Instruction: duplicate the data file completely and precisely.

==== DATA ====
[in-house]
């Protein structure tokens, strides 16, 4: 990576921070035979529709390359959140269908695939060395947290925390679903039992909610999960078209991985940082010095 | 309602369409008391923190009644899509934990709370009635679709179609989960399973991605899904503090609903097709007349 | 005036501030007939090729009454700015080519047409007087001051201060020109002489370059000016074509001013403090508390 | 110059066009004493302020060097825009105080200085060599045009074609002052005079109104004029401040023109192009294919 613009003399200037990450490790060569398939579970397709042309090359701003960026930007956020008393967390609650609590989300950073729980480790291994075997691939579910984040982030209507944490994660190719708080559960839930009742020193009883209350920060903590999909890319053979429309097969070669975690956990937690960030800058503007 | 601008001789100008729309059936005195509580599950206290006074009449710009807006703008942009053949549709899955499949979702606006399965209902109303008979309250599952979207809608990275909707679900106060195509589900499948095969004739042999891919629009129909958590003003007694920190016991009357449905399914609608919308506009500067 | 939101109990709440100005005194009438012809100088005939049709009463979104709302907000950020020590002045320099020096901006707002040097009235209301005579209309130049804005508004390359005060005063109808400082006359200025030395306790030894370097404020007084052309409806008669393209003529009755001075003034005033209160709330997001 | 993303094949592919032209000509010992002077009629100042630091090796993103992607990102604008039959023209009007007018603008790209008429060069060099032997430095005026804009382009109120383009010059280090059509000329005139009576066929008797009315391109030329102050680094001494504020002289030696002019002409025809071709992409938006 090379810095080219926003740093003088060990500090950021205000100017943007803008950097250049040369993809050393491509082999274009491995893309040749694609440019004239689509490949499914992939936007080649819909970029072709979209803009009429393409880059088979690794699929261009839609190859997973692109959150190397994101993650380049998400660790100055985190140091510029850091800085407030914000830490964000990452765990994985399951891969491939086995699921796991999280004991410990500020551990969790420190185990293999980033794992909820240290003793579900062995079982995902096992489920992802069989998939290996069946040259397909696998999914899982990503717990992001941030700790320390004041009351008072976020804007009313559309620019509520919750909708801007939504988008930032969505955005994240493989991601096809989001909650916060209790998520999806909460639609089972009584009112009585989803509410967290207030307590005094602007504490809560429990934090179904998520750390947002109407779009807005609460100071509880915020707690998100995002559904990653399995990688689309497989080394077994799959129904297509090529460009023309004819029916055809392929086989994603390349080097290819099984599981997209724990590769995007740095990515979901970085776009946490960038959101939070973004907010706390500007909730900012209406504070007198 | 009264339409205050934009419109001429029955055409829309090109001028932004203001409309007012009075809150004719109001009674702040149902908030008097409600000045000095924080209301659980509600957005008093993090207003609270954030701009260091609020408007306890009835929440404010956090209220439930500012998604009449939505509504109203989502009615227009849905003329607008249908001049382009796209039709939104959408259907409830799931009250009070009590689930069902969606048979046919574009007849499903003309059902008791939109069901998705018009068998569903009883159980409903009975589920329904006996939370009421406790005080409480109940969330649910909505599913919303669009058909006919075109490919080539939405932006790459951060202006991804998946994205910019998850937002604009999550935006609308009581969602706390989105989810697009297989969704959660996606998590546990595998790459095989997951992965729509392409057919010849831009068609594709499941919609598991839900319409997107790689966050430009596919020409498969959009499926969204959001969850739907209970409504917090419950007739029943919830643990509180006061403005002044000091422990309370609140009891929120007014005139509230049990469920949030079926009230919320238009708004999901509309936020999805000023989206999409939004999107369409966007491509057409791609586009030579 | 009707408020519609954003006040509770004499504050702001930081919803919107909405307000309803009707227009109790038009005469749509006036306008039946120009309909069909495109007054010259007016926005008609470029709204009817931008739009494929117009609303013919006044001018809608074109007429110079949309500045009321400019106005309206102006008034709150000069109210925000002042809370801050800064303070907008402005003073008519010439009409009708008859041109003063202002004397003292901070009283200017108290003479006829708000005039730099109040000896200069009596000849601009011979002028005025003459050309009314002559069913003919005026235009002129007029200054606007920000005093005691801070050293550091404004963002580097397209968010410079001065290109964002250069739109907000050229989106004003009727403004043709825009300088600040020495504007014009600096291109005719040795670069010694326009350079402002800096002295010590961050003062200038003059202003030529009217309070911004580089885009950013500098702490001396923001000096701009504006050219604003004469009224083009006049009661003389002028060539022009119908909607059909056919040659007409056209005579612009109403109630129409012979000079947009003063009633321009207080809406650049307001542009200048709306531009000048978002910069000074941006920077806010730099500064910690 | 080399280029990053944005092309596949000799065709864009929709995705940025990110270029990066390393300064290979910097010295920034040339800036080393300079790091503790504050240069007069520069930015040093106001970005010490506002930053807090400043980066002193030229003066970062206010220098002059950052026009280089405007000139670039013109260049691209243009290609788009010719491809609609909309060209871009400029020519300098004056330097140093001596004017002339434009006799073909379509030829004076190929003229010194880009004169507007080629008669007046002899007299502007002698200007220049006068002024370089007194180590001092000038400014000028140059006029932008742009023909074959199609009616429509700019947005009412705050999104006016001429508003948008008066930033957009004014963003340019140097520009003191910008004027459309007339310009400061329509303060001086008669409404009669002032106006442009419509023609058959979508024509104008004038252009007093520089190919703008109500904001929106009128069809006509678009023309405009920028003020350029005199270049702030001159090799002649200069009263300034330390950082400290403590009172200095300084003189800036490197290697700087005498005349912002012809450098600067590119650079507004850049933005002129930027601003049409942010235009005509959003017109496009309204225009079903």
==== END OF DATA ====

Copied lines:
[in-house]
């Protein structure tokens, strides 16, 4: 990576921070035979529709390359959140269908695939060395947290925390679903039992909610999960078209991985940082010095 | 309602369409008391923190009644899509934990709370009635679709179609989960399973991605899904503090609903097709007349 | 005036501030007939090729009454700015080519047409007087001051201060020109002489370059000016074509001013403090508390 | 110059066009004493302020060097825009105080200085060599045009074609002052005079109104004029401040023109192009294919 613009003399200037990450490790060569398939579970397709042309090359701003960026930007956020008393967390609650609590989300950073729980480790291994075997691939579910984040982030209507944490994660190719708080559960839930009742020193009883209350920060903590999909890319053979429309097969070669975690956990937690960030800058503007 | 601008001789100008729309059936005195509580599950206290006074009449710009807006703008942009053949549709899955499949979702606006399965209902109303008979309250599952979207809608990275909707679900106060195509589900499948095969004739042999891919629009129909958590003003007694920190016991009357449905399914609608919308506009500067 | 939101109990709440100005005194009438012809100088005939049709009463979104709302907000950020020590002045320099020096901006707002040097009235209301005579209309130049804005508004390359005060005063109808400082006359200025030395306790030894370097404020007084052309409806008669393209003529009755001075003034005033209160709330997001 | 993303094949592919032209000509010992002077009629100042630091090796993103992607990102604008039959023209009007007018603008790209008429060069060099032997430095005026804009382009109120383009010059280090059509000329005139009576066929008797009315391109030329102050680094001494504020002289030696002019002409025809071709992409938006 090379810095080219926003740093003088060990500090950021205000100017943007803008950097250049040369993809050393491509082999274009491995893309040749694609440019004239689509490949499914992939936007080649819909970029072709979209803009009429393409880059088979690794699929261009839609190859997973692109959150190397994101993650380049998400660790100055985190140091510029850091800085407030914000830490964000990452765990994985399951891969491939086995699921796991999280004991410990500020551990969790420190185990293999980033794992909820240290003793579900062995079982995902096992489920992802069989998939290996069946040259397909696998999914899982990503717990992001941030700790320390004041009351008072976020804007009313559309620019509520919750909708801007939504988008930032969505955005994240493989991601096809989001909650916060209790998520999806909460639609089972009584009112009585989803509410967290207030307590005094602007504490809560429990934090179904998520750390947002109407779009807005609460100071509880915020707690998100995002559904990653399995990688689309497989080394077994799959129904297509090529460009023309004819029916055809392929086989994603390349080097290819099984599981997209724990590769995007740095990515979901970085776009946490960038959101939070973004907010706390500007909730900012209406504070007198 | 009264339409205050934009419109001429029955055409829309090109001028932004203001409309007012009075809150004719109001009674702040149902908030008097409600000045000095924080209301659980509600957005008093993090207003609270954030701009260091609020408007306890009835929440404010956090209220439930500012998604009449939505509504109203989502009615227009849905003329607008249908001049382009796209039709939104959408259907409830799931009250009070009590689930069902969606048979046919574009007849499903003309059902008791939109069901998705018009068998569903009883159980409903009975589920329904006996939370009421406790005080409480109940969330649910909505599913919303669009058909006919075109490919080539939405932006790459951060202006991804998946994205910019998850937002604009999550935006609308009581969602706390989105989810697009297989969704959660996606998590546990595998790459095989997951992965729509392409057919010849831009068609594709499941919609598991839900319409997107790689966050430009596919020409498969959009499926969204959001969850739907209970409504917090419950007739029943919830643990509180006061403005002044000091422990309370609140009891929120007014005139509230049990469920949030079926009230919320238009708004999901509309936020999805000023989206999409939004999107369409966007491509057409791609586009030579 | 009707408020519609954003006040509770004499504050702001930081919803919107909405307000309803009707227009109790038009005469749509006036306008039946120009309909069909495109007054010259007016926005008609470029709204009817931008739009494929117009609303013919006044001018809608074109007429110079949309500045009321400019106005309206102006008034709150000069109210925000002042809370801050800064303070907008402005003073008519010439009409009708008859041109003063202002004397003292901070009283200017108290003479006829708000005039730099109040000896200069009596000849601009011979002028005025003459050309009314002559069913003919005026235009002129007029200054606007920000005093005691801070050293550091404004963002580097397209968010410079001065290109964002250069739109907000050229989106004003009727403004043709825009300088600040020495504007014009600096291109005719040795670069010694326009350079402002800096002295010590961050003062200038003059202003030529009217309070911004580089885009950013500098702490001396923001000096701009504006050219604003004469009224083009006049009661003389002028060539022009119908909607059909056919040659007409056209005579612009109403109630129409012979000079947009003063009633321009207080809406650049307001542009200048709306531009000048978002910069000074941006920077806010730099500064910690 | 080399280029990053944005092309596949000799065709864009929709995705940025990110270029990066390393300064290979910097010295920034040339800036080393300079790091503790504050240069007069520069930015040093106001970005010490506002930053807090400043980066002193030229003066970062206010220098002059950052026009280089405007000139670039013109260049691209243009290609788009010719491809609609909309060209871009400029020519300098004056330097140093001596004017002339434009006799073909379509030829004076190929003229010194880009004169507007080629008669007046002899007299502007002698200007220049006068002024370089007194180590001092000038400014000028140059006029932008742009023909074959199609009616429509700019947005009412705050999104006016001429508003948008008066930033957009004014963003340019140097520009003191910008004027459309007339310009400061329509303060001086008669409404009669002032106006442009419509023609058959979508024509104008004038252009007093520089190919703008109500904001929106009128069809006509678009023309405009920028003020350029005199270049702030001159090799002649200069009263300034330390950082400290403590009172200095300084003189800036490197290697700087005498005349912002012809450098600067590119650079507004850049933005002129930027601003049409942010235009005509959003017109496009309204225009079903």